Growing up, there were bars on our basement windows. They were the ones that could be quickly and easily released from the inside, but couldn’t be penetrated from the outside. Even so, I always felt trapped.
Those bars were the main reason why I never moved down to the basement*. Well, it may have also been due to the fact that the room needed a coat of paint first and I like painting about as much as I like bars on the windows. They bothered me. That much.
So here’s the thing about Mexico, everything here has bars. The windows. The doors. The windows in the doors. Everything.
The difference between these bars and the ones in Canada are that these aren’t the quick release kind. In fact, they don’t release at all. However, if you had to get out, you could. Provided you had a few hours and a hacksaw. Doesn’t everyone have a hacksaw?
If you throw in the fact that our front door also has 3 double locks and 2 drop bars, it’s safe to say that no one is coming in. That’s the point isn’t it?
Before you get all worried about a fire, don’t. Everything is made of cement and the Bomberos spend their days collecting money at the side of the road and making house calls to people’s homes to fill up their tinacos. If there’s ever been a fire, we haven’t heard of it.
Generally, I try not to think about the bars.
Except when Ed goes away. Then, I spend every waking moment (literally) worrying that I will be locked OUT of the house. In order to put my mind at ease, I take his set of keys, the only other set next to mine and hide it on the main floor. Our house is a duplex (up/down) so if I needed the keys, I could get them. I would need to gain access to my neighbours roof, scurry across my teja overhang and into the main floor. Don’t ask why we just don’t make an extra set and give it to someone.
This January, when Ed went away, my plan went off without a hitch; I woke up, put the dogs downstairs and hid his keys, went back upstairs, double locked the front door, closed the door to the front room and went about my business. Note that we’d started double locking the door because The Kids had decided it was fun to open the door. Whenever and to whomever. While it’s safe where we live. We have bars on everything for a reason.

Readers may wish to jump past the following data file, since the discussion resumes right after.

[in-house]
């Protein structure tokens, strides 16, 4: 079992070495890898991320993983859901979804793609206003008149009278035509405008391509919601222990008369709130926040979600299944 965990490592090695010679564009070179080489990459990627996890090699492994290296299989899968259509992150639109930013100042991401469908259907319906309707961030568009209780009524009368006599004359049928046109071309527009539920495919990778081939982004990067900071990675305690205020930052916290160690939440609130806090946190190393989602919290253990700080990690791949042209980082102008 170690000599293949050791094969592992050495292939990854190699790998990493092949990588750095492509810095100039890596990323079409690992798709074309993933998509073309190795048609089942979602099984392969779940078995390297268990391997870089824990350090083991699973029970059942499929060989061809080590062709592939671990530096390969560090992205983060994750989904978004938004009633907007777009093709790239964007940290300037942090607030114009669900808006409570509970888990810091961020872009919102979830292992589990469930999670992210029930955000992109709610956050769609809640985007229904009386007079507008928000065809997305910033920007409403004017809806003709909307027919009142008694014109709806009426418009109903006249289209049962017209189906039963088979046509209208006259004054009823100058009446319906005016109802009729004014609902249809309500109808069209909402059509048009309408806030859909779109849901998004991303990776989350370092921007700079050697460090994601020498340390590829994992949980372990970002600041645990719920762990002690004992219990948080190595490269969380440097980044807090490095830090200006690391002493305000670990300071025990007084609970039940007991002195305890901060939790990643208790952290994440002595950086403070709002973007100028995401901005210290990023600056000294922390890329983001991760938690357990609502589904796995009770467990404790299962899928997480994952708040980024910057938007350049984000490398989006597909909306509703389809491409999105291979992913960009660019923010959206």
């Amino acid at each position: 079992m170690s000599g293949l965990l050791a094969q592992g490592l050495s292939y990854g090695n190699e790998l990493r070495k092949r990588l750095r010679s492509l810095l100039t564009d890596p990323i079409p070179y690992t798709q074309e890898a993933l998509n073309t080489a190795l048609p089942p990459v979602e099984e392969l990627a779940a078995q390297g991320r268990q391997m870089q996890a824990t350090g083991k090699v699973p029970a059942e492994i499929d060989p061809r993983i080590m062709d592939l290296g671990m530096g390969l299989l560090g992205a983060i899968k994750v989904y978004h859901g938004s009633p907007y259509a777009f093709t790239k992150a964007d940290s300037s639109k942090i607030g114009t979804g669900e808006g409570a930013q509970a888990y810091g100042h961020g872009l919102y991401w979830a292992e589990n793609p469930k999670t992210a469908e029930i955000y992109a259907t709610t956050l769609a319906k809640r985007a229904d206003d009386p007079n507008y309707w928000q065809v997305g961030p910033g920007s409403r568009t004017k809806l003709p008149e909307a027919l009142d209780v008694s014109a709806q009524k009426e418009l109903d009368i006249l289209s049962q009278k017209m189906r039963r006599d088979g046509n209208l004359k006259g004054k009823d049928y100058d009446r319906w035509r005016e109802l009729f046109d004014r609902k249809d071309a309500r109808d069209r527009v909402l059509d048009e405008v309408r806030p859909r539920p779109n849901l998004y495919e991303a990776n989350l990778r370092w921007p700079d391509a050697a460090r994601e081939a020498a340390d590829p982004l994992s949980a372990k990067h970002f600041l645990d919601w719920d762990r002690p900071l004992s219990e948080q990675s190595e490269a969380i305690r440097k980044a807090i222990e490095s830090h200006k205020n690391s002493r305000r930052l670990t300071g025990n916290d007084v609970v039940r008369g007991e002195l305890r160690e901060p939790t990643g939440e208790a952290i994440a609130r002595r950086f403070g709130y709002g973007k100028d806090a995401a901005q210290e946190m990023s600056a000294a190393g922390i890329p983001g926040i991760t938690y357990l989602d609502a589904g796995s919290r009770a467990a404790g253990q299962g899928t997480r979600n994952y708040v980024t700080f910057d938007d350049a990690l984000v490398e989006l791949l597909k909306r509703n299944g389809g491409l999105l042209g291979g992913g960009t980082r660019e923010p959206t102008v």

A few hours later, my neighbour called for me through the window. We chatted. She headed off. I forgot to mention something to her so I ran to the front door. Tried to open the door but it was locked. No problem. I’ll unlock it. Only, I couldn’t find the keys. They weren’t in the door. The keys were gone.
I WAS LOCKED INSIDE THE HOUSE.
I started to run from room to room. Frantically crying out “Where are they? Where are the Keys”? Sensing my desperation, Max tried to help out by telling me he’d dropped them outside. OUTSIDE!? I tried to look but it was impossible to see them. The door opens up onto a big step. Down.
I started to count the days until Ed would be back. Seven, eight, nine days. Did I have enough food? Could I last that long locked inside? Not just physically but emotionally.
I was trying to hold it together but I was terrified. Assuming I could get someone on the roads attention, would they understand my Spanish enough to get a Balconero to come and free me?
After what seemed to be 20 minutes but was probably 2, I saw them. On the table. Right where someone had left them.
I was free. Free from this place that I call Home.
Have You Ever Been Locked Inside Your House or Somewhere?
*Note Poppa used to live in the basement when he was a teen. Yes, Poppa grew up in the house that I grew up in and Uncle Andrew still lives in. It’s been in our family since the early 50’s.
— Journeys of The Zoo (@zoojourneys) February 8, 2016